Distribution and Absolute Values
Date: 09/22/1999 at 20:39:45 From: Lea Ann Smith Subject: Distribution through an Absolute Value Sign I am a first year teacher in an Algebra 2 class. I am trying to determine if it is okay to distribute through an absolute value sign. I was told that I need to isolate the absolute value sign prior to solving the problem, but I am having a hard time convincing myself (and my class) that I can't distribute through the absolute value sign. For example, the following problem gives the same answer two different ways: Method 1 2|3x+1| = 10 |3x+1| = 5 3x+1 = 5 or -(3x+1) = 5 : 3x+1 = -5 3x = 4 3x = -6 x = 4/3 x = -2 Method 2 2|3x+1| = 10 |6x+2| = 10 6x+2 = 10 or -(6x+2) = 10 : 6x+2 = -10 6x = 8 6x = -12 x = 4/3 x = -2 Is distributing through the absolute value sign a generally applicable method or will it only work in special cases? Thank you, Lea Ann Smith
Date: 09/22/1999 at 23:21:41 From: Doctor Peterson Subject: Re: Distribution through an Absolute Value Sign Hi, Lea Ann. >Is distributing through the absolute value sign a generally >applicable method or will it only work in special cases? Neither. It won't always work, but it's not only for special cases: it will work half the time. Specifically, the case you have to watch out for is distributing a negative number. The correct "distributive" property for absolute values is |a|*|b| = |a*b| not a*|b| = |a*b| because in the latter if a were negative, you would have a negative on the left and a positive on the right. You can say that the latter statement is true, however, as long as a is positive, and that is the rule you were using. In your example (and probably in all examples you would have thought of, because you're aware of the rule subconsciously), the multiplier is positive and you can distribute. - Doctor Peterson, The Math Forum http://mathforum.org/dr.math/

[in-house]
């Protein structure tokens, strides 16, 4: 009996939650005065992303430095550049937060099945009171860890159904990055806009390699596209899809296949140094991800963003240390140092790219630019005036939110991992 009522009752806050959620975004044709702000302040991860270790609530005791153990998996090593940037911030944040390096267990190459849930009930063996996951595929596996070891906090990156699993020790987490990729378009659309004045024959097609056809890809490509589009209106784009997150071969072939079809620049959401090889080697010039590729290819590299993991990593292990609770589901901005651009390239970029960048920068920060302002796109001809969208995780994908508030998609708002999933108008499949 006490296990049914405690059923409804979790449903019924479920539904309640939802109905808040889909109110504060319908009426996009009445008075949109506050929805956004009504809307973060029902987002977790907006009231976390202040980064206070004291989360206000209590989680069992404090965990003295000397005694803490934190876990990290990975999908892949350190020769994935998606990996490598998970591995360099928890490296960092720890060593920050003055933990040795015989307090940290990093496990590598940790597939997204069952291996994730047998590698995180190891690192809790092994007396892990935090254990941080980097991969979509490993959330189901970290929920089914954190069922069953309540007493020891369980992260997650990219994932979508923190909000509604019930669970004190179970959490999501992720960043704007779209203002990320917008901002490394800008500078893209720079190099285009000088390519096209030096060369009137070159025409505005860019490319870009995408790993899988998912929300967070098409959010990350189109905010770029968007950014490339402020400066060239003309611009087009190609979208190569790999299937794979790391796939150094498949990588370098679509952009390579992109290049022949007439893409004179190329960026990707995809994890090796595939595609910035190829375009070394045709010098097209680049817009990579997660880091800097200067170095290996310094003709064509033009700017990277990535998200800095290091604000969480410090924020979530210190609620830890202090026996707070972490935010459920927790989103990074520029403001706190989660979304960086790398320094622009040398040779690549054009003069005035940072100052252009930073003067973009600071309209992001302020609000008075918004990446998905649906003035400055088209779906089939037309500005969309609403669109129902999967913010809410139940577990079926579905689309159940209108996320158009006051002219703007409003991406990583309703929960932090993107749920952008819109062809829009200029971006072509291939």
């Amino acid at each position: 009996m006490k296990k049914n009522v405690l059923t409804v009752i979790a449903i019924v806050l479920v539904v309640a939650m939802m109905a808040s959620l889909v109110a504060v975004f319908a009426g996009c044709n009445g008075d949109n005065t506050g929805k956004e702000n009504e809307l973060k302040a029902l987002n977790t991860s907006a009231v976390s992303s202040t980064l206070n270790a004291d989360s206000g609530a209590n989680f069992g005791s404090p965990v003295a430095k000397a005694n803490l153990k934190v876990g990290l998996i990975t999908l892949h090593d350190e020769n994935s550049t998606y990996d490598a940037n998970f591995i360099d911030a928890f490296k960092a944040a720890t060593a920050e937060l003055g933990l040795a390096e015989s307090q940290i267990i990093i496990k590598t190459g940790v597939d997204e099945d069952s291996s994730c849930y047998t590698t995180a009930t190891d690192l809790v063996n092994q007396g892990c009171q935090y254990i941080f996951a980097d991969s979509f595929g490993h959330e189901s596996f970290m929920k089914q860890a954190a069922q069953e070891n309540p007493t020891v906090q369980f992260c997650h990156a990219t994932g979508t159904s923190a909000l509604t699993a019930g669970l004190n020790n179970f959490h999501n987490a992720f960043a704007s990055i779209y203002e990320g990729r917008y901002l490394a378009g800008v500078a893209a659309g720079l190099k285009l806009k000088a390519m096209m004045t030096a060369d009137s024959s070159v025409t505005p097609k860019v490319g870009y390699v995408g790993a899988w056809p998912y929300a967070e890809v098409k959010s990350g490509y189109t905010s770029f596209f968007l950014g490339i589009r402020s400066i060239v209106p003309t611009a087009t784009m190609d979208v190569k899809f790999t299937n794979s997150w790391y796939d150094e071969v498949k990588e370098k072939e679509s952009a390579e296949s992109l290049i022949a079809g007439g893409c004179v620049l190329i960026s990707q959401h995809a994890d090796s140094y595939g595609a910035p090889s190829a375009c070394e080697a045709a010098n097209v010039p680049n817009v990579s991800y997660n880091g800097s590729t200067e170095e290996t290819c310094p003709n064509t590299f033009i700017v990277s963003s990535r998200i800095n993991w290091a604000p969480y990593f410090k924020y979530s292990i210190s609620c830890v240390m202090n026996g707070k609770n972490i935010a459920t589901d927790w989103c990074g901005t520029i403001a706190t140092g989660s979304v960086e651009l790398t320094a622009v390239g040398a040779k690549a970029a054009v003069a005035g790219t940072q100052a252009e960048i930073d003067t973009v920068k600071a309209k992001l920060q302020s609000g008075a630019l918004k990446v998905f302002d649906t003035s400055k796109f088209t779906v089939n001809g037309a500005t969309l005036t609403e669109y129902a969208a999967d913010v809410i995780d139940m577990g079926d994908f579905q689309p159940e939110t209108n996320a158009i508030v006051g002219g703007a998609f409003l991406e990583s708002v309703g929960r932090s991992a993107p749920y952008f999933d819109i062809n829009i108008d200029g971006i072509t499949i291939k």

Date: 09/23/1999 at 15:31:13 From: Lea Ann Smith Subject: Re: Distribution through an Absolute Value Sign Thank you so much for your prompt and logical response to my question. I showed your response in class today and it was a huge help, both from a math standpoint and from a technology/Internet standpoint. Regards from a happy teacher, Lea Ann
Date: 09/23/1999 at 17:08:10 From: Doctor Peterson Subject: Re: Distribution through an Absolute Value Sign Hi, Lea Ann. I hope you caught my little mistake. I used your term to describe the property I explained, but it's really not a distributive property at all; that's just how you were using it, with an addition inside the absolute value. A distributive property involves two binary operations like multiplication and addition, whereas absolute value is a unary operator or function. I'm not sure if there's a name for this property, but I'd just call it the multiplicative property of absolute value. If we write absolute value as a function f, it would say: f(a * b) = f(a) * f(b) I suspect we don't talk about this property enough; if we did, there would be a name for it. Anyway, I'm glad I could help! - Doctor Peterson, The Math Forum http://mathforum.org/dr.math/
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